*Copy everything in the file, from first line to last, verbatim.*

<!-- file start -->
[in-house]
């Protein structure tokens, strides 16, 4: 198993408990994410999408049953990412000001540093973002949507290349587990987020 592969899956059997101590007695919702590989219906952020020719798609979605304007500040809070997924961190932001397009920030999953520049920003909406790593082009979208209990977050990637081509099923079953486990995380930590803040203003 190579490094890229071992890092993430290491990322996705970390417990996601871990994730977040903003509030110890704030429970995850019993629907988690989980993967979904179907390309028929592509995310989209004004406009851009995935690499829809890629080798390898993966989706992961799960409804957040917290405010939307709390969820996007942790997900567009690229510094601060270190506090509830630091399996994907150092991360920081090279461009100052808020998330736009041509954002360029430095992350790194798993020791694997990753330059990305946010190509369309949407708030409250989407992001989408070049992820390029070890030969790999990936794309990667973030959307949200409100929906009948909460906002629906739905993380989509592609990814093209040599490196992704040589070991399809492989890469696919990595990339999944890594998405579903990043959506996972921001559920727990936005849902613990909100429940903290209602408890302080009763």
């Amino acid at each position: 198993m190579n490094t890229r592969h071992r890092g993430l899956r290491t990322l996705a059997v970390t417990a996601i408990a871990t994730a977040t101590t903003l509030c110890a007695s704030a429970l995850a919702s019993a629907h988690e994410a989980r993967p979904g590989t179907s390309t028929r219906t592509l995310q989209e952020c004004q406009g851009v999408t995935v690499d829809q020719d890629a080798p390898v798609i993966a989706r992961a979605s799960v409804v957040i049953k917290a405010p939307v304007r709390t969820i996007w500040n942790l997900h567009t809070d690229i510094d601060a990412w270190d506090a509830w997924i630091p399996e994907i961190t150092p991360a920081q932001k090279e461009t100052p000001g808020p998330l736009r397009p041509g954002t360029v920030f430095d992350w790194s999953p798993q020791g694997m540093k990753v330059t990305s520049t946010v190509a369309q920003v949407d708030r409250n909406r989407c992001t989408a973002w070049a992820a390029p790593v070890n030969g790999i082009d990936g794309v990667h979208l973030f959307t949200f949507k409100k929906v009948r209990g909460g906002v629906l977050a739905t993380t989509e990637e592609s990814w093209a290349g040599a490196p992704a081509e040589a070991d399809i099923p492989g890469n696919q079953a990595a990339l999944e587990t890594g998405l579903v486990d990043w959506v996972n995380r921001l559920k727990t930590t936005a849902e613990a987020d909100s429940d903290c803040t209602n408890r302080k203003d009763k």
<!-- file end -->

[in-house]
């Protein structure tokens, strides 16, 4: 198993408990994410999408049953990412000001540093973002949507290349587990987020 592969899956059997101590007695919702590989219906952020020719798609979605304007500040809070997924961190932001397009920030999953520049920003909406790593082009979208209990977050990637081509099923079953486990995380930590803040203003 190579490094890229071992890092993430290491990322996705970390417990996601871990994730977040903003509030110890704030429970995850019993629907988690989980993967979904179907390309028929592509995310989209004004406009851009995935690499829809890629080798390898993966989706992961799960409804957040917290405010939307709390969820996007942790997900567009690229510094601060270190506090509830630091399996994907150092991360920081090279461009100052808020998330736009041509954002360029430095992350790194798993020791694997990753330059990305946010190509369309949407708030409250989407992001989408070049992820390029070890030969790999990936794309990667973030959307949200409100929906009948909460906002629906739905993380989509592609990814093209040599490196992704040589070991399809492989890469696919990595990339999944890594998405579903990043959506996972921001559920727990936005849902613990909100429940903290209602408890302080009763």
């Amino acid at each position: 198993m190579n490094t890229r592969h071992r890092g993430l899956r290491t990322l996705a059997v970390t417990a996601i408990a871990t994730a977040t101590t903003l509030c110890a007695s704030a429970l995850a919702s019993a629907h988690e994410a989980r993967p979904g590989t179907s390309t028929r219906t592509l995310q989209e952020c004004q406009g851009v999408t995935v690499d829809q020719d890629a080798p390898v798609i993966a989706r992961a979605s799960v409804v957040i049953k917290a405010p939307v304007r709390t969820i996007w500040n942790l997900h567009t809070d690229i510094d601060a990412w270190d506090a509830w997924i630091p399996e994907i961190t150092p991360a920081q932001k090279e461009t100052p000001g808020p998330l736009r397009p041509g954002t360029v920030f430095d992350w790194s999953p798993q020791g694997m540093k990753v330059t990305s520049t946010v190509a369309q920003v949407d708030r409250n909406r989407c992001t989408a973002w070049a992820a390029p790593v070890n030969g790999i082009d990936g794309v990667h979208l973030f959307t949200f949507k409100k929906v009948r209990g909460g906002v629906l977050a739905t993380t989509e990637e592609s990814w093209a290349g040599a490196p992704a081509e040589a070991d399809i099923p492989g890469n696919q079953a990595a990339l999944e587990t890594g998405l579903v486990d990043w959506v996972n995380r921001l559920k727990t930590t936005a849902e613990a987020d909100s429940d903290c803040t209602n408890r302080k203003d009763k």